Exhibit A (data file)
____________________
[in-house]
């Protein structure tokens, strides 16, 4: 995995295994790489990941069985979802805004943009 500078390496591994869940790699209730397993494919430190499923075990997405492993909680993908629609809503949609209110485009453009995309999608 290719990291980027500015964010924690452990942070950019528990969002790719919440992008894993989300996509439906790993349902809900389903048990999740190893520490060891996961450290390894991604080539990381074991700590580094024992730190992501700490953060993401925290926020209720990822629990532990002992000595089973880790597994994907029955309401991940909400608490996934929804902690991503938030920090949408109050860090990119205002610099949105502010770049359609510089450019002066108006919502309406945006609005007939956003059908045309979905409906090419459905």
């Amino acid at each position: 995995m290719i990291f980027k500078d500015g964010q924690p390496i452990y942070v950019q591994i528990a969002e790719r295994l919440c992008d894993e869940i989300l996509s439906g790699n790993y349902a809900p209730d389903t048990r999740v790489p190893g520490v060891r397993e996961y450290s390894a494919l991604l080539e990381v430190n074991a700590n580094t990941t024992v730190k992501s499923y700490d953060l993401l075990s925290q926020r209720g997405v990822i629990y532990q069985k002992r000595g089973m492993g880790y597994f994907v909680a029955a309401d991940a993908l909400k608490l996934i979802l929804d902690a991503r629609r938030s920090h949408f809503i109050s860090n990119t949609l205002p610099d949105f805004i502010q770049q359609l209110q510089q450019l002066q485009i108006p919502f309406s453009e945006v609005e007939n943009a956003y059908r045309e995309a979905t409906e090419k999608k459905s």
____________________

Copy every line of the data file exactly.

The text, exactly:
[in-house]
């Protein structure tokens, strides 16, 4: 995995295994790489990941069985979802805004943009 500078390496591994869940790699209730397993494919430190499923075990997405492993909680993908629609809503949609209110485009453009995309999608 290719990291980027500015964010924690452990942070950019528990969002790719919440992008894993989300996509439906790993349902809900389903048990999740190893520490060891996961450290390894991604080539990381074991700590580094024992730190992501700490953060993401925290926020209720990822629990532990002992000595089973880790597994994907029955309401991940909400608490996934929804902690991503938030920090949408109050860090990119205002610099949105502010770049359609510089450019002066108006919502309406945006609005007939956003059908045309979905409906090419459905």
């Amino acid at each position: 995995m290719i990291f980027k500078d500015g964010q924690p390496i452990y942070v950019q591994i528990a969002e790719r295994l919440c992008d894993e869940i989300l996509s439906g790699n790993y349902a809900p209730d389903t048990r999740v790489p190893g520490v060891r397993e996961y450290s390894a494919l991604l080539e990381v430190n074991a700590n580094t990941t024992v730190k992501s499923y700490d953060l993401l075990s925290q926020r209720g997405v990822i629990y532990q069985k002992r000595g089973m492993g880790y597994f994907v909680a029955a309401d991940a993908l909400k608490l996934i979802l929804d902690a991503r629609r938030s920090h949408f809503i109050s860090n990119t949609l205002p610099d949105f805004i502010q770049q359609l209110q510089q450019l002066q485009i108006p919502f309406s453009e945006v609005e007939n943009a956003y059908r045309e995309a979905t409906e090419k999608k459905s």